With the Iron Age Danube Route getting recognition as a cultural route by the European Council earlier in 2021, the Iron Age Danube Route Association continues to promote this valuable, educational, scientific, and tourist site in eastern Croatia.
As Zagreb’s Archaeological Museum website informed its visitors, the first issue of the Iron Age Danube Route Magazine (written in English) has recently been presented, and you can download and read it as a PDF file.
The magazine’s intention is to present the Iron Age Danube Route.
”We start with the basics by briefly explaining what the Iron Age was and then we go on to explain the route itself. After that, we invite you to follow the route by meeting the institutions and people behind the entire endeavor. Then you can check out our activities during this year (one little tip: it works even better if you check out the fresh information on our website),” says the Archaeological Museum on its website.
The topics that will present how things were along the Danube back during the Iron Age include prehistoric landscapes, customs, and even gastronomy.
”The Iron Age Danube Route magazine — and indeed the route itself — not only wishes to demonstrate that the Danube of the Iron Age had an extremely interesting past but also seeks to ensure that it also has a future — a future you’re all invited to share. Join us as readers or join us as tourists, if you wish. And who knows, one day, you might even think of joining us as partners. But whatever role you do reserve for yourself, two things are certain: first, you’ll be most welcome, and second, there’s no better way to start your journey than by continuing reading this magazine. We hope you will enjoy it!” wrote Sanjin Mihelić, President of Iron Age Danube Route Association, in the magazine’s editorial letter.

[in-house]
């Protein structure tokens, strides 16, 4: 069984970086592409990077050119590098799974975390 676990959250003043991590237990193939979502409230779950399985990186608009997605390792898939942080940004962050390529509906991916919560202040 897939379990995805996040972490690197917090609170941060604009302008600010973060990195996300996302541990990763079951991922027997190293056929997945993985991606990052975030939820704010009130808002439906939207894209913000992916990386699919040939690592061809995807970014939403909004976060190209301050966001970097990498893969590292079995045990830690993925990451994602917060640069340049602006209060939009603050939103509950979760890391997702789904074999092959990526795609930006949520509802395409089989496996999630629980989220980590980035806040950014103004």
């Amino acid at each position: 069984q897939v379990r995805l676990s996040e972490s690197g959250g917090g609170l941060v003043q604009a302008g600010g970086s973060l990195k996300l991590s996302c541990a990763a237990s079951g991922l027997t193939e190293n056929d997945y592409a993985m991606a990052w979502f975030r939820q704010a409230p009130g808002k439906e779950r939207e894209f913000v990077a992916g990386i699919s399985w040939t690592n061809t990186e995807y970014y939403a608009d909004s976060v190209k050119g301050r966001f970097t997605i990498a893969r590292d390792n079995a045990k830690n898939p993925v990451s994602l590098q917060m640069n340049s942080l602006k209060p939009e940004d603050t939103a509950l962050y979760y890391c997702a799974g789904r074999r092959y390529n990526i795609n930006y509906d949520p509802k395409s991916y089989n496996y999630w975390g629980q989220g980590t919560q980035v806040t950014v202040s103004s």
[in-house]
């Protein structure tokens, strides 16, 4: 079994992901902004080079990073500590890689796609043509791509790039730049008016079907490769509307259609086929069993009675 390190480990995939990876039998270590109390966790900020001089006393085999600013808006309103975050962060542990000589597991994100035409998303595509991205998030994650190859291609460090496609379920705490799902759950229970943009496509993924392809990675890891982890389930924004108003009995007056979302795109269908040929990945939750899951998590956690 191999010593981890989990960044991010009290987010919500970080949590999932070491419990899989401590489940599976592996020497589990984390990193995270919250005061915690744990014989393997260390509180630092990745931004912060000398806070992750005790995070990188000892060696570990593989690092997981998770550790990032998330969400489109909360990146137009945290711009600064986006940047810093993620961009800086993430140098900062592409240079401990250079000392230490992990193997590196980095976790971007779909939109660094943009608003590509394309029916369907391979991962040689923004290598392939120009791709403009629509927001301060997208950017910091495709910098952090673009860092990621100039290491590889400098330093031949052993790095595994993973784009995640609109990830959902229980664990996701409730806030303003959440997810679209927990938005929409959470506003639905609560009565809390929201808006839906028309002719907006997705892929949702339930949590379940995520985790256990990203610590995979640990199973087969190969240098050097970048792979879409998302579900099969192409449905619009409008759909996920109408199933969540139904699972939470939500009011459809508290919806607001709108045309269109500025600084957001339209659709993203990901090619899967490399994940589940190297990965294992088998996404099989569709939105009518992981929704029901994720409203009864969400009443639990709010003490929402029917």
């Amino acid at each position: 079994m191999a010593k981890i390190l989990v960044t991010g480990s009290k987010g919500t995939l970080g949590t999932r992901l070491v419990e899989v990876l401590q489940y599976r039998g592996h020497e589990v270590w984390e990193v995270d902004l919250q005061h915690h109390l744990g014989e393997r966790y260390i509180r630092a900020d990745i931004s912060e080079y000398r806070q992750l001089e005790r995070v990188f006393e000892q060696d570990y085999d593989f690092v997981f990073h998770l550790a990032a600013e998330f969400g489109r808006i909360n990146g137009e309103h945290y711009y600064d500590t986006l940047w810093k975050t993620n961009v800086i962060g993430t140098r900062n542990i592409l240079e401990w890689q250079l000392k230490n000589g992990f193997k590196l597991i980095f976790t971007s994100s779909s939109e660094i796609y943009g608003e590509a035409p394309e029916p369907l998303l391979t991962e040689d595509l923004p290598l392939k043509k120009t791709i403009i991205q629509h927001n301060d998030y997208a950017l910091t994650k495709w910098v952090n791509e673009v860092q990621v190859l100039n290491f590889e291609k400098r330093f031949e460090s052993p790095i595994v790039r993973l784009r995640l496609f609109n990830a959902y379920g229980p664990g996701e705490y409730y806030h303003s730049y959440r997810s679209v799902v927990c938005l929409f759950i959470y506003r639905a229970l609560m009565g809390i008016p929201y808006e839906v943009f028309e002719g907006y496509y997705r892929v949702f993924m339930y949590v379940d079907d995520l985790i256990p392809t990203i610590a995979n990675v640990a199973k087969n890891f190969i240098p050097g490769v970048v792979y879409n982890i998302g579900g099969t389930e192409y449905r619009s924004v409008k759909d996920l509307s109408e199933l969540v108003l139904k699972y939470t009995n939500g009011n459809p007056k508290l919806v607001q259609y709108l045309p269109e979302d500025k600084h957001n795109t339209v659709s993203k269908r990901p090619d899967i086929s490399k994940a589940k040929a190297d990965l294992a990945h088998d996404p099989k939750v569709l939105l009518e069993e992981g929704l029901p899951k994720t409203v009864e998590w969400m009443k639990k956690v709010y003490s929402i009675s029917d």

As TCN previously wrote, the European Council granted the culture route certificate to the Iron Age Danube Route, which stretches through Austria, Bulgaria, Croatia, Hungary, Germany, and Slovenia.
That certificate is important as it enhances the overall visibility of the site, allowing the public to become better informed about the area and enriching the overall Croatian cultural and tourist offer, creating new opportunities for business, scientific and educational purposes.
The Archaeological Museum in Zagreb, the Centre for Prehistoric Research, Kaptol County, Papuk Nature Park, and the Faculty of Humanities and Social Sciences at the University of Zagreb are the founders and partners of this international project that allows Croatia to learn more about its past while creating new opportunities for today’s and future generations.
Did you know the Croatian Hero City of Vukovar is located along the Danube river? Learn more about it in our TC guide.
For more about Croatian history, follow TCN’s dedicated page.